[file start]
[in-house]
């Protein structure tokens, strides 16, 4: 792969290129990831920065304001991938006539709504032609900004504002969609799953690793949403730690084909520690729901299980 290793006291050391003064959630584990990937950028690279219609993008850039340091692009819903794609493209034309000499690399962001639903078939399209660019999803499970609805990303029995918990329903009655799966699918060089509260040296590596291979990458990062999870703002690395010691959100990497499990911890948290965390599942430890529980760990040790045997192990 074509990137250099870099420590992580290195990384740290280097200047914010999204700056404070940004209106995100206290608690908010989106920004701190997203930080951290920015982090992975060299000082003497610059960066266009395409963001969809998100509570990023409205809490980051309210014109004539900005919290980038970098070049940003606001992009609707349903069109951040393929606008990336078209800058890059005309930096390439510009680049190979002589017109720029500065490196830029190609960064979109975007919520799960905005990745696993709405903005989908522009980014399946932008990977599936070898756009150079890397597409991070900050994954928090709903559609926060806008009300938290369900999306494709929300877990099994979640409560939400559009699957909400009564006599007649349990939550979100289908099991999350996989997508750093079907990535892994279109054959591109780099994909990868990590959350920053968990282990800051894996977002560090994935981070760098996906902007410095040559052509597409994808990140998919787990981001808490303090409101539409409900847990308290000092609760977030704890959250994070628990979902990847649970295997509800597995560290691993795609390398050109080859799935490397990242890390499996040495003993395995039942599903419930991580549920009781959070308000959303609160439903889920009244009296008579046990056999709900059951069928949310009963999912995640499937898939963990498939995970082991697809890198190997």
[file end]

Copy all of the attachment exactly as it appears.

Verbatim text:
[in-house]
């Protein structure tokens, strides 16, 4: 792969290129990831920065304001991938006539709504032609900004504002969609799953690793949403730690084909520690729901299980 290793006291050391003064959630584990990937950028690279219609993008850039340091692009819903794609493209034309000499690399962001639903078939399209660019999803499970609805990303029995918990329903009655799966699918060089509260040296590596291979990458990062999870703002690395010691959100990497499990911890948290965390599942430890529980760990040790045997192990 074509990137250099870099420590992580290195990384740290280097200047914010999204700056404070940004209106995100206290608690908010989106920004701190997203930080951290920015982090992975060299000082003497610059960066266009395409963001969809998100509570990023409205809490980051309210014109004539900005919290980038970098070049940003606001992009609707349903069109951040393929606008990336078209800058890059005309930096390439510009680049190979002589017109720029500065490196830029190609960064979109975007919520799960905005990745696993709405903005989908522009980014399946932008990977599936070898756009150079890397597409991070900050994954928090709903559609926060806008009300938290369900999306494709929300877990099994979640409560939400559009699957909400009564006599007649349990939550979100289908099991999350996989997508750093079907990535892994279109054959591109780099994909990868990590959350920053968990282990800051894996977002560090994935981070760098996906902007410095040559052509597409994808990140998919787990981001808490303090409101539409409900847990308290000092609760977030704890959250994070628990979902990847649970295997509800597995560290691993795609390398050109080859799935490397990242890390499996040495003993395995039942599903419930991580549920009781959070308000959303609160439903889920009244009296008579046990056999709900059951069928949310009963999912995640499937898939963990498939995970082991697809890198190997």